Ryobi Leaf Blower
My second system for blowing polystyrene beads into house walls for DYI insulation
22 Dec 2010 A new plan
The leaf-blower is slower than we'd like so we're now going to try something a little closer to what professional insulation installers use; a compressed air powered blower/transfer gun.
I've just bought one of these from Industrial Tooling Ltd for $60
We'll have to borrow an air compressor after we get back from holidays. More...
16 Nov 2010 Update
I've have been crazy-busy this year so haven't spent enough time on this project.
However - we have got it to the stage where it works reasonably well - but slower than we had hoped for.
So the process is still slow. But - don't forget - it is very cheap.
There's a saying I heard in the computer software industry: "Fast. Cheap. Good. Pick any two."
Looks like cheap and good is what you get with this process.
5 Aug 2010 Issues
After our last session David took the blower home and had a go. His main accomplishment was a huge mess in his lounge with beads everywhere.
His issues were:
So we got together again to refine things.
We pulled the blower apart so see what was going on inside. To do this yourself just unscrew the dozen screws on the side opposite the orange lever/switch, including the one in the middle of the orange rotator "switch". Don't bother unscrewing the ones on the snout - it will slide out once you pop open the main housing.
Here's the insides. As you can see there's beads and dust all around and inside the motor. That's why the system is overheating and the blowing power is fading. The motor is filling with polystyrene dust. This is not good. The problem is the Ryobi motor is not well protected from the stuff being sucked up the snout. [I'm told the motor in Ozito leaf blowers are better insulated from the intake so will not suffer this problem, or will at least be less effected.]
The best idea I can think of at the moment (and I don't know if this will do the trick) is to attached a converted hair dryer to the side of the Leaf blower and have it blow clean air into the side of the motor - straight into the ventilation grills. It will look butt-ugly - but it might work.
That's a project for our next session.
In the meantime we cleaned out the insides with a vacuum cleaner and cut down the snout to make the whole thing easier to handle.
Cutting the snout down with a hack saw.
We also drilled out the motor ventilation slots a bit more to improve airflow - then taped a bit of Cleanex cloth over it.
Cut down and reassembled.
We also took off the reducing funnel we'd added at the end of the vacuum cleaner hose, and attached instead, a short piece of clear plastic hose - so we can see what's going on.
After doing all that we tested it again and the blowing power was fine again.
Next I'll work on a hair dryer fan setup for the Ryobi motor air intake. I'll post here when it's done.
28 June 2010 Testing the system
A friend of mine with a similar aged wooden house to mine wants to repeat my DIY insulation process, so we're building a new polystyrene bead blower system using ideas from some people at BRANZ. See infrared thermal imaging for my notes on those discussions.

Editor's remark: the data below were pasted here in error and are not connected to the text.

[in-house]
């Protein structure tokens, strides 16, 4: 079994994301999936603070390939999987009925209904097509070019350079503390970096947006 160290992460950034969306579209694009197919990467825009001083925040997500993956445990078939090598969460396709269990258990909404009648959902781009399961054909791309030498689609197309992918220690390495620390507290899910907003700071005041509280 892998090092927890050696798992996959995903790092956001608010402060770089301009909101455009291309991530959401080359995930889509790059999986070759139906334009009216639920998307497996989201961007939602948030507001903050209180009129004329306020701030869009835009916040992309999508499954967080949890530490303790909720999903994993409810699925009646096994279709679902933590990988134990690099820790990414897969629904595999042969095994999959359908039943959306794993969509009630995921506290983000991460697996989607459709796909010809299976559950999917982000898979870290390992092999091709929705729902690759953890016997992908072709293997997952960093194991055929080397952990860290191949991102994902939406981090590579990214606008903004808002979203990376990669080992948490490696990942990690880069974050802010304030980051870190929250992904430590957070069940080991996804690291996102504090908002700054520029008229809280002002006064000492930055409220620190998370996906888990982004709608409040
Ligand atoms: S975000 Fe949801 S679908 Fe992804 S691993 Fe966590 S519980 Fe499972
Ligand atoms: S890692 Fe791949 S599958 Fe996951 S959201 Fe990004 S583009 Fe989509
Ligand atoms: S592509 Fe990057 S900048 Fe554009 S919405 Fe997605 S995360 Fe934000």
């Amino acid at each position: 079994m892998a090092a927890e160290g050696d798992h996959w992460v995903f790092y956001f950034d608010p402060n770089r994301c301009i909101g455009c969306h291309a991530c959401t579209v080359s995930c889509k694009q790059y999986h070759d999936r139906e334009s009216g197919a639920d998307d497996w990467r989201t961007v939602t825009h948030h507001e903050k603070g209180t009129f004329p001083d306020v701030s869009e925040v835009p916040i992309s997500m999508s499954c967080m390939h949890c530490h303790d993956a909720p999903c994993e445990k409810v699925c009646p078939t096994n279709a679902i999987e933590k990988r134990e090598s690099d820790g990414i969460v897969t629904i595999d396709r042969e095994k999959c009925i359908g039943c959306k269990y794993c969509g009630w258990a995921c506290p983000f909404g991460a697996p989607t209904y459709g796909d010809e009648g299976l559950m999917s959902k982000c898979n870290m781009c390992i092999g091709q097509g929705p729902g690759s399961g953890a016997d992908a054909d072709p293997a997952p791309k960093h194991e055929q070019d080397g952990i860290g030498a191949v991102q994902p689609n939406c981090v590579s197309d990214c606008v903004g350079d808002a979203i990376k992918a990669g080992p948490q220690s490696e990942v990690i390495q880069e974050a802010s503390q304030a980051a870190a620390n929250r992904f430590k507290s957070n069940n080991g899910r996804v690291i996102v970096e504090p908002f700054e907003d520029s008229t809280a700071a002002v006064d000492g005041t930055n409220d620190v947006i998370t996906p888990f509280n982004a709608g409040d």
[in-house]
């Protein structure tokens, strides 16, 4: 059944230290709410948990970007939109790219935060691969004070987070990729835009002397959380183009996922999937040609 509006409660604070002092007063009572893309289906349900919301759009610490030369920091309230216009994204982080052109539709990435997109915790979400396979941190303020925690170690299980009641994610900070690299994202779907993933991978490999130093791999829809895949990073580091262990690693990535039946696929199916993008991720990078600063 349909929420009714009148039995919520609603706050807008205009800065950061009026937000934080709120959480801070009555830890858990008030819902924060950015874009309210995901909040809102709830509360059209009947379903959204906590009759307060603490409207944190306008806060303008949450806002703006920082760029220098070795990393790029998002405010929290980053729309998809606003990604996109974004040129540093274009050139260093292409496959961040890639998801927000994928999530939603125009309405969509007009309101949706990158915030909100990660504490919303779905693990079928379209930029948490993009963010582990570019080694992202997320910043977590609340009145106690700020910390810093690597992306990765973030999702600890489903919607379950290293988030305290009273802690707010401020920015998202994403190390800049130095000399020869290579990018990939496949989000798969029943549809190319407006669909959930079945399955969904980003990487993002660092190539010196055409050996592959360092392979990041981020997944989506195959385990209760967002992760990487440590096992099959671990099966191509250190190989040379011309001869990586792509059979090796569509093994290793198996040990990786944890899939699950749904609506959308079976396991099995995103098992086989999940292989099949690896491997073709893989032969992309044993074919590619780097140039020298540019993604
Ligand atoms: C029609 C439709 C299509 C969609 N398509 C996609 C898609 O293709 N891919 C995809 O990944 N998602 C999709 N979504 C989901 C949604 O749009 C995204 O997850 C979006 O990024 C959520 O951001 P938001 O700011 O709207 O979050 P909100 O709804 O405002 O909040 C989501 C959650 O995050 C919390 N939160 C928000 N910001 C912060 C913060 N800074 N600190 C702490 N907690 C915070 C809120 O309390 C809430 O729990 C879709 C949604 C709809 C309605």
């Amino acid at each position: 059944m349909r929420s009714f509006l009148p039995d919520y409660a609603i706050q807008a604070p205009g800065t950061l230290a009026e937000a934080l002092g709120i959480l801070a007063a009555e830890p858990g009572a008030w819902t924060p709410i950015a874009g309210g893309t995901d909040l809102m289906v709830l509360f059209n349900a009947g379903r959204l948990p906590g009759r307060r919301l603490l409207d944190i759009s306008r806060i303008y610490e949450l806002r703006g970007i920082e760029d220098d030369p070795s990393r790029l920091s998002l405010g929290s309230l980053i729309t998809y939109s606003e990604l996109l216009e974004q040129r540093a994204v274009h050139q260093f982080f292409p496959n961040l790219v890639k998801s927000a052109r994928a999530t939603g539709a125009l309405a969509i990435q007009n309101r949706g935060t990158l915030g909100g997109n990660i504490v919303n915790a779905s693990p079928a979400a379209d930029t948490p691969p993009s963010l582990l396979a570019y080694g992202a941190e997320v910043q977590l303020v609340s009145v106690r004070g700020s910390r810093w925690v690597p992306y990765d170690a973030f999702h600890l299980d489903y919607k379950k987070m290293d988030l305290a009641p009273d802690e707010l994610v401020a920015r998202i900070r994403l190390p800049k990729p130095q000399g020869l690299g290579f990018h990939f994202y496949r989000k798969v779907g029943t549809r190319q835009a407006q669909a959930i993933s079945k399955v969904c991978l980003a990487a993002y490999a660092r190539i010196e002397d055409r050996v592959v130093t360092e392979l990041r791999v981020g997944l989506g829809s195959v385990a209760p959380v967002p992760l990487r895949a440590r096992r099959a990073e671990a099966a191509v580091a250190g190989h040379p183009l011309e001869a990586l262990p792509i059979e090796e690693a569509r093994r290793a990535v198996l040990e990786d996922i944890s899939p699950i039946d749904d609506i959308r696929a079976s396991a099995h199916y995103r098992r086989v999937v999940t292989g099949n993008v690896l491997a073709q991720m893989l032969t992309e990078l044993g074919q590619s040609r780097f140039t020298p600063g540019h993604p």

Don't rush off and try this yourself without first reading my first cheap wall insulation with polystyrene beads page - which has a lot of background that you need to know first.
Here's the leaf blower system in action:
Here I am blowing beads into my outside walls. These were two holes I'd drilled way back in 2007 and never quite got round to finishing. Now they're done.
I'm wearing a mask because the recycled polystyrene beads we're using come with some polystyrene dust which is probably very bad to have in your lungs. As this was the first test with the new blower I wasn't sure how tidy the process was going to be. If it works fine several times with out any beads escaping I usually don't bother with the mask. It's probably much more important if you are blowing the beads inside the house as there is much less air circulating.
Wall segment completed. After this I inserted a wooden plug, PVA glued it in place. Covered the exterior end of the plus with more PVA, then later I'll putty over it and paint it.
For our first interior test we added a funnel from an old petrol (gas to those in USA) container. Since then we've switched to using a 150mm long piece clear tubing on the end - which we just hold in place over the hole in the wall. This allows usto see the beads going in. The interior hole I drilled was 16mm. According to my friends at BRANZ - that's the smallest hole you can still get good flow with.
20 June 2010 Converting leaf blower to bead blower
Here's how we connected a vacuum cleaner hose to the blower.
Step 1. cut the "fin" off the bottom of the blower. (This is a photo of the bottom after we'd cut it off.)
Step 2. Glue a piece of perspex onto the black clamp (that the bag used to be attached to). The masking tape here is just keeping it all in place whilst it dries.
Here's the completed leaf-blower after it's first test run. Note the poly beads in behind the perspex bottom. That's an old vacuum cleaner hose coming out of it.
7 June 2010 The beads and blower
Here's David with a 1 cubic meter bag of recycled polystyrene beads from PolyPalace in Porirua.
And here's a virgin Ryobi RESV-2200T (2200 Watt) leaf blower with the bag removed.